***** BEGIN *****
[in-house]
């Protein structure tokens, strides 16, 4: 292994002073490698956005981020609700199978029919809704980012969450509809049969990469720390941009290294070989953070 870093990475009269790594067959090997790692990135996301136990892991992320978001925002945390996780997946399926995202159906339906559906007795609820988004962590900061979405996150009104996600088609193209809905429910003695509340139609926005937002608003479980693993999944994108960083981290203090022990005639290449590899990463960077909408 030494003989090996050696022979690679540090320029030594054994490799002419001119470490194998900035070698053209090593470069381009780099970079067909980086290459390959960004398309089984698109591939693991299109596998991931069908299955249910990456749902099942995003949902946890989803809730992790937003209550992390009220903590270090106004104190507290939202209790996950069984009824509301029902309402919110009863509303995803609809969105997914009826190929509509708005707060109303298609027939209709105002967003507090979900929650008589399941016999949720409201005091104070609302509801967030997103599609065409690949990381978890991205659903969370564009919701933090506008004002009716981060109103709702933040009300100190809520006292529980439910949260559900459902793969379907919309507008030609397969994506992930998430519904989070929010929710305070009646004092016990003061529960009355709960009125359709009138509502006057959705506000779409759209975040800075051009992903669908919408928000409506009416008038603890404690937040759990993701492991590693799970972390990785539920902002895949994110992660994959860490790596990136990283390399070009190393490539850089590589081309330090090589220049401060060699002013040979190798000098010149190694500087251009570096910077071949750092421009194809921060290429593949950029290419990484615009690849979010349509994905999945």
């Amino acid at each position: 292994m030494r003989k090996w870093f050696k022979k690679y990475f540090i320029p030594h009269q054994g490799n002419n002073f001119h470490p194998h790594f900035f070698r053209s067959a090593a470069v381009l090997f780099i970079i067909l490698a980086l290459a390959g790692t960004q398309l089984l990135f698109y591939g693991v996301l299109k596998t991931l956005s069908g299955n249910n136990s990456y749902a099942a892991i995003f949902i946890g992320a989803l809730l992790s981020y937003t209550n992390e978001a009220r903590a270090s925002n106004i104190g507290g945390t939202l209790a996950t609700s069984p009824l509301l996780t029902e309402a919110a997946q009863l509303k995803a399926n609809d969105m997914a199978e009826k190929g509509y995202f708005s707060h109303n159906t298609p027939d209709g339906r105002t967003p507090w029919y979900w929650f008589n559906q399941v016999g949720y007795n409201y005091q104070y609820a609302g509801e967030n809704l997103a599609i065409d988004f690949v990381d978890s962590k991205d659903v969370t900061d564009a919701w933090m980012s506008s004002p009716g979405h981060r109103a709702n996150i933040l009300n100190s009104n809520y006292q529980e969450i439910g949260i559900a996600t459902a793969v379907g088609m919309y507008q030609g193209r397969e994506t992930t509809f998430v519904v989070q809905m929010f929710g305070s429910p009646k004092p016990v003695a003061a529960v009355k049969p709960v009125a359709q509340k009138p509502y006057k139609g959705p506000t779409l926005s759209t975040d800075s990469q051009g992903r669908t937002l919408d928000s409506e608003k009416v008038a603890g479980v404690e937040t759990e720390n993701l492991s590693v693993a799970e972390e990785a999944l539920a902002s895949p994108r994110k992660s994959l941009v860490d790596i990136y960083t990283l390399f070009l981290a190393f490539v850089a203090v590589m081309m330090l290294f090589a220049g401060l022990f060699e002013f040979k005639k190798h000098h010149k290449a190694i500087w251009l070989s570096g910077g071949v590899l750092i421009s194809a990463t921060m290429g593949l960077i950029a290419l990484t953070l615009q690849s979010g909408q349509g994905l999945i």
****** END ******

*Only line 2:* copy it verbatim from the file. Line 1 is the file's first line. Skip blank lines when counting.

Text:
């Protein structure tokens, strides 16, 4: 292994002073490698956005981020609700199978029919809704980012969450509809049969990469720390941009290294070989953070 870093990475009269790594067959090997790692990135996301136990892991992320978001925002945390996780997946399926995202159906339906559906007795609820988004962590900061979405996150009104996600088609193209809905429910003695509340139609926005937002608003479980693993999944994108960083981290203090022990005639290449590899990463960077909408 030494003989090996050696022979690679540090320029030594054994490799002419001119470490194998900035070698053209090593470069381009780099970079067909980086290459390959960004398309089984698109591939693991299109596998991931069908299955249910990456749902099942995003949902946890989803809730992790937003209550992390009220903590270090106004104190507290939202209790996950069984009824509301029902309402919110009863509303995803609809969105997914009826190929509509708005707060109303298609027939209709105002967003507090979900929650008589399941016999949720409201005091104070609302509801967030997103599609065409690949990381978890991205659903969370564009919701933090506008004002009716981060109103709702933040009300100190809520006292529980439910949260559900459902793969379907919309507008030609397969994506992930998430519904989070929010929710305070009646004092016990003061529960009355709960009125359709009138509502006057959705506000779409759209975040800075051009992903669908919408928000409506009416008038603890404690937040759990993701492991590693799970972390990785539920902002895949994110992660994959860490790596990136990283390399070009190393490539850089590589081309330090090589220049401060060699002013040979190798000098010149190694500087251009570096910077071949750092421009194809921060290429593949950029290419990484615009690849979010349509994905999945």